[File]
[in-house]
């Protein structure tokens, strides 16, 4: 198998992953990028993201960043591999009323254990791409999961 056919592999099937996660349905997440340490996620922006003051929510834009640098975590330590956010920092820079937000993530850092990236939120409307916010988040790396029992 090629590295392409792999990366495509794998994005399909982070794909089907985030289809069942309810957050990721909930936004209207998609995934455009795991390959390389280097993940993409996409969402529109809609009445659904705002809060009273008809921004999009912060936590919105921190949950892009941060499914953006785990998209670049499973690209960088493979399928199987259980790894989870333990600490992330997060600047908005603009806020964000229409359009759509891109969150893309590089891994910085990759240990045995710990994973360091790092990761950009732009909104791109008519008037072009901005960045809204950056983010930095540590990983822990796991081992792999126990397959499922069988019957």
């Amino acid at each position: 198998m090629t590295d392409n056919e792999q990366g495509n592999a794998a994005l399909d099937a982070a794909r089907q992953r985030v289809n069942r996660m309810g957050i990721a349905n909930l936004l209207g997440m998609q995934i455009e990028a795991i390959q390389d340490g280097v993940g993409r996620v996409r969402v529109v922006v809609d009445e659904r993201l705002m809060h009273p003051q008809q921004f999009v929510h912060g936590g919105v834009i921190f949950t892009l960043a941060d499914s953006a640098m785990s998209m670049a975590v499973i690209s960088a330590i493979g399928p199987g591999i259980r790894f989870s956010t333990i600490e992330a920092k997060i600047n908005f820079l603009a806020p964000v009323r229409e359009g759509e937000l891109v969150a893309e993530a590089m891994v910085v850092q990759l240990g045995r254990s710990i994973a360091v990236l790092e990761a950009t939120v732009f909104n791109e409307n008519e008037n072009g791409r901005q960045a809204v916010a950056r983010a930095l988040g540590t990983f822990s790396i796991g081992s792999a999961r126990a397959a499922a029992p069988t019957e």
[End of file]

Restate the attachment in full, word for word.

[in-house]
């Protein structure tokens, strides 16, 4: 198998992953990028993201960043591999009323254990791409999961 056919592999099937996660349905997440340490996620922006003051929510834009640098975590330590956010920092820079937000993530850092990236939120409307916010988040790396029992 090629590295392409792999990366495509794998994005399909982070794909089907985030289809069942309810957050990721909930936004209207998609995934455009795991390959390389280097993940993409996409969402529109809609009445659904705002809060009273008809921004999009912060936590919105921190949950892009941060499914953006785990998209670049499973690209960088493979399928199987259980790894989870333990600490992330997060600047908005603009806020964000229409359009759509891109969150893309590089891994910085990759240990045995710990994973360091790092990761950009732009909104791109008519008037072009901005960045809204950056983010930095540590990983822990796991081992792999126990397959499922069988019957």
């Amino acid at each position: 198998m090629t590295d392409n056919e792999q990366g495509n592999a794998a994005l399909d099937a982070a794909r089907q992953r985030v289809n069942r996660m309810g957050i990721a349905n909930l936004l209207g997440m998609q995934i455009e990028a795991i390959q390389d340490g280097v993940g993409r996620v996409r969402v529109v922006v809609d009445e659904r993201l705002m809060h009273p003051q008809q921004f999009v929510h912060g936590g919105v834009i921190f949950t892009l960043a941060d499914s953006a640098m785990s998209m670049a975590v499973i690209s960088a330590i493979g399928p199987g591999i259980r790894f989870s956010t333990i600490e992330a920092k997060i600047n908005f820079l603009a806020p964000v009323r229409e359009g759509e937000l891109v969150a893309e993530a590089m891994v910085v850092q990759l240990g045995r254990s710990i994973a360091v990236l790092e990761a950009t939120v732009f909104n791109e409307n008519e008037n072009g791409r901005q960045a809204v916010a950056r983010a930095l988040g540590t990983f822990s790396i796991g081992s792999a999961r126990a397959a499922a029992p069988t019957e």